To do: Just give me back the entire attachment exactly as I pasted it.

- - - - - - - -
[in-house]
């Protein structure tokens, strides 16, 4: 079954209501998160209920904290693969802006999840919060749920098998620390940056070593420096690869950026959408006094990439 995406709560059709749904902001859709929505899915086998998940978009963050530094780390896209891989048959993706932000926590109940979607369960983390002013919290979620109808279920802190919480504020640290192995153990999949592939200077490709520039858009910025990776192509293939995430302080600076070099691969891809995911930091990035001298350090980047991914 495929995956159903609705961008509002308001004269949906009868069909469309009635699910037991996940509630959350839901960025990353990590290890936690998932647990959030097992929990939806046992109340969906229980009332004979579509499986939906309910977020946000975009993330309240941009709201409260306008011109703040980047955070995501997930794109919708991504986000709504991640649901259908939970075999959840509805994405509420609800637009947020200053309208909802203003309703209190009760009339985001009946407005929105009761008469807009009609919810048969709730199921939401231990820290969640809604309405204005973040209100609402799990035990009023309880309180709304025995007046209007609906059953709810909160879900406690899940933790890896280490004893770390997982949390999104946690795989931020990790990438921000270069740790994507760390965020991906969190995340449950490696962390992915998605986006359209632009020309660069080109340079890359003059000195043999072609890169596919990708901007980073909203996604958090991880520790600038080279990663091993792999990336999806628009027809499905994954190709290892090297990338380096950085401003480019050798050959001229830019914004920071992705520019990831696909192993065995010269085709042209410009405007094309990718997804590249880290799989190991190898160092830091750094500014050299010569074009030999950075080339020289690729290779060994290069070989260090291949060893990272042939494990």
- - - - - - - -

[in-house]
């Protein structure tokens, strides 16, 4: 079954209501998160209920904290693969802006999840919060749920098998620390940056070593420096690869950026959408006094990439 995406709560059709749904902001859709929505899915086998998940978009963050530094780390896209891989048959993706932000926590109940979607369960983390002013919290979620109808279920802190919480504020640290192995153990999949592939200077490709520039858009910025990776192509293939995430302080600076070099691969891809995911930091990035001298350090980047991914 495929995956159903609705961008509002308001004269949906009868069909469309009635699910037991996940509630959350839901960025990353990590290890936690998932647990959030097992929990939806046992109340969906229980009332004979579509499986939906309910977020946000975009993330309240941009709201409260306008011109703040980047955070995501997930794109919708991504986000709504991640649901259908939970075999959840509805994405509420609800637009947020200053309208909802203003309703209190009760009339985001009946407005929105009761008469807009009609919810048969709730199921939401231990820290969640809604309405204005973040209100609402799990035990009023309880309180709304025995007046209007609906059953709810909160879900406690899940933790890896280490004893770390997982949390999104946690795989931020990790990438921000270069740790994507760390965020991906969190995340449950490696962390992915998605986006359209632009020309660069080109340079890359003059000195043999072609890169596919990708901007980073909203996604958090991880520790600038080279990663091993792999990336999806628009027809499905994954190709290892090297990338380096950085401003480019050798050959001229830019914004920071992705520019990831696909192993065995010269085709042209410009405007094309990718997804590249880290799989190991190898160092830091750094500014050299010569074009030999950075080339020289690729290779060994290069070989260090291949060893990272042939494990």